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Wednesday, June 19, 2013

My Name is Not Inigo Montoya.

by Just Another Debbie from the Fifties...

Naming characters in fiction is just part of the enjoyment. For awhile, romance novels were a testing ground for all sorts of wild, romantic names. In 1975,  no self-respecting romance hero would be named George or Henry.  Generation after generation determines what is acceptable . . .  and then if acceptable is boring or interesting.

Case in point: Top Ten male and female names from 1956. Ahem. 
#1  Michael and Mary
#2  James and Debra
#3 Robert and Linda
#4 David and Deborah
#5 John and Susan
#6 William and Patricia
#7 Richard and Karen
#8 Mark and Cynthia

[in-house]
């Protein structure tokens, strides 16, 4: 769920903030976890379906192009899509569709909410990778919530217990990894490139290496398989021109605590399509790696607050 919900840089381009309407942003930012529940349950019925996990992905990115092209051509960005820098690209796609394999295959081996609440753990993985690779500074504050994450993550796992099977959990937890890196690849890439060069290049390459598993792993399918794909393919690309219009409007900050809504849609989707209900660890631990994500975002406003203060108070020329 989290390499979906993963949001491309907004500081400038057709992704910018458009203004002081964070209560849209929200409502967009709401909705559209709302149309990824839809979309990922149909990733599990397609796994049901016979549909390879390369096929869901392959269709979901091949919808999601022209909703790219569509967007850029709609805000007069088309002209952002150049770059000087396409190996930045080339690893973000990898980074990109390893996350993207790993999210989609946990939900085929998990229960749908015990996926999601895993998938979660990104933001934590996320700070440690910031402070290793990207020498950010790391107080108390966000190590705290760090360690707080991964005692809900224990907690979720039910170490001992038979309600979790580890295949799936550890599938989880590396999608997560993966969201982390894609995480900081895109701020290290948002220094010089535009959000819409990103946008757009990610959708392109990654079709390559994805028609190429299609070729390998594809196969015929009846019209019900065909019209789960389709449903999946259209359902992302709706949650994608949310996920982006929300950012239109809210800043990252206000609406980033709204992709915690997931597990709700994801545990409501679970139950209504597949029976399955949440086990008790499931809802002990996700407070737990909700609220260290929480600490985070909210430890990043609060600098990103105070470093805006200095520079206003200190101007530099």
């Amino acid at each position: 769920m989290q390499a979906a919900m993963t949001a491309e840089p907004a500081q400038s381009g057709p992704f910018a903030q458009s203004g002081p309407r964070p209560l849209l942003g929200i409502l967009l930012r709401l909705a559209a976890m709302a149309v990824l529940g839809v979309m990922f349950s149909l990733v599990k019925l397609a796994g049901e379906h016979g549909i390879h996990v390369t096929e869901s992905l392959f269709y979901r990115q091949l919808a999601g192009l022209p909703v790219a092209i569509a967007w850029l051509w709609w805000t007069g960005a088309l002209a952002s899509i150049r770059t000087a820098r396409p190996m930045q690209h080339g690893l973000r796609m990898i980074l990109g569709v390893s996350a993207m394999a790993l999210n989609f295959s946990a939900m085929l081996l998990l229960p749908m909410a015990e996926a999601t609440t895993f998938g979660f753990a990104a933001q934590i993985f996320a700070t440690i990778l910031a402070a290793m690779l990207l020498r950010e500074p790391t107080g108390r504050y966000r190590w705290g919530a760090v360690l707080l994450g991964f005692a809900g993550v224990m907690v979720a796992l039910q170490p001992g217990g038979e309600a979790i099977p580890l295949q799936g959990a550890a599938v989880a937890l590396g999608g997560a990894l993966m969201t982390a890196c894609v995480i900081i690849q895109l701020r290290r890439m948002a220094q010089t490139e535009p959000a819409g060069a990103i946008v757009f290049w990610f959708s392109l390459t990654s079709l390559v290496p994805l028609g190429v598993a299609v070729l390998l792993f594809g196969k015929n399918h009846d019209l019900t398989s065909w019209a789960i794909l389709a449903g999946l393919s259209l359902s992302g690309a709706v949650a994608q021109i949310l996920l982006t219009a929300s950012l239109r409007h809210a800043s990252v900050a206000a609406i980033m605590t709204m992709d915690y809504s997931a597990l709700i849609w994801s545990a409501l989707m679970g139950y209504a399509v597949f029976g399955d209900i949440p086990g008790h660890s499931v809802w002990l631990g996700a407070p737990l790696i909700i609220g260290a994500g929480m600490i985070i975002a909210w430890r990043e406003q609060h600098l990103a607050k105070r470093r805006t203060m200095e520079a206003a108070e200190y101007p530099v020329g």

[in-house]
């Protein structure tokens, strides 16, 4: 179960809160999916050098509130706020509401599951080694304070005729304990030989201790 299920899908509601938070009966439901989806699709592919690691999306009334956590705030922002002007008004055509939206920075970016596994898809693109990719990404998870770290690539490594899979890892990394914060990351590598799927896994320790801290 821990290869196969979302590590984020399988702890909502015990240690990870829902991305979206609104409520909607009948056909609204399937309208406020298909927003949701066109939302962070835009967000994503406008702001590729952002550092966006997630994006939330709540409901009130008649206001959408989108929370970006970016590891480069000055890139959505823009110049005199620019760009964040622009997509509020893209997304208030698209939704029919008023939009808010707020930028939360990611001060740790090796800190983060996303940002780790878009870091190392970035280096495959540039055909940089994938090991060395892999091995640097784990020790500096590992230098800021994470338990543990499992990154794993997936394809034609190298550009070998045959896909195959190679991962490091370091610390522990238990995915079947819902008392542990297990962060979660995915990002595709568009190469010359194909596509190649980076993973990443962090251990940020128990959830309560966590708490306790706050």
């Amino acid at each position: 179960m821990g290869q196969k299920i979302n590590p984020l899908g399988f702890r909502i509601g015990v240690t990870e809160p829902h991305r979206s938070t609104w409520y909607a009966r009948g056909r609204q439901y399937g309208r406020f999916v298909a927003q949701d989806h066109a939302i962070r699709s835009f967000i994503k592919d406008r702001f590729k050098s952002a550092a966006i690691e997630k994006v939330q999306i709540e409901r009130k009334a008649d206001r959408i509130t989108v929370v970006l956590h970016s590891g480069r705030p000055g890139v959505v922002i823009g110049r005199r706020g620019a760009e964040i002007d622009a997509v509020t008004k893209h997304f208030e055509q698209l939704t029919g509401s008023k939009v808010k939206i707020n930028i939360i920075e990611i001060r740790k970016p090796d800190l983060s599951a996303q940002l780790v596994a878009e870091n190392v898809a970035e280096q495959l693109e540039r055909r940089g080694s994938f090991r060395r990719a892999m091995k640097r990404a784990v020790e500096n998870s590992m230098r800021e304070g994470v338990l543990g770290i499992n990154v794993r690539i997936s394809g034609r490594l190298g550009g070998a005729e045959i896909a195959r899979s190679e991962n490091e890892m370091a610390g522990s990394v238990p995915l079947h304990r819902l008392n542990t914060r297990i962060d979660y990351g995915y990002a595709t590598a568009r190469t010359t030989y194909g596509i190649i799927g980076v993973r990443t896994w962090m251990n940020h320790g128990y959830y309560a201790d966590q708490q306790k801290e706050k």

#9 Thomas and Barbara
#10  Steven and Donna

Good solid names. Who knew Debra would beat out Deborah?  hence the abundance of middle-aged Debbies everywhere I go... not so cute any more, eh? ( My mother said no to Florence by the way)

When I was reading romances in the 70s, the names were all dreamy, unusual. No romance heroine would be named Donna or Patty. More like Tiffany or Stephanie.

But how far does an author go in making up a name?

For a new story set in the first part of the 19th century, in both the US and Britain, an author will do well to stick with the records--easy to find online nowadays such as this list from the U.S. circa 1900.

#1 John and Mary
#2 William and Dorothy
#3 Robert and Helen
#4 James and Margaret
#5 Charles and Ruth
#6 George and Mildred
#7 Joseph and Virginia
#8 Edward and Elizabeth
#9 Frank and Frances
#10 Richard and Anna.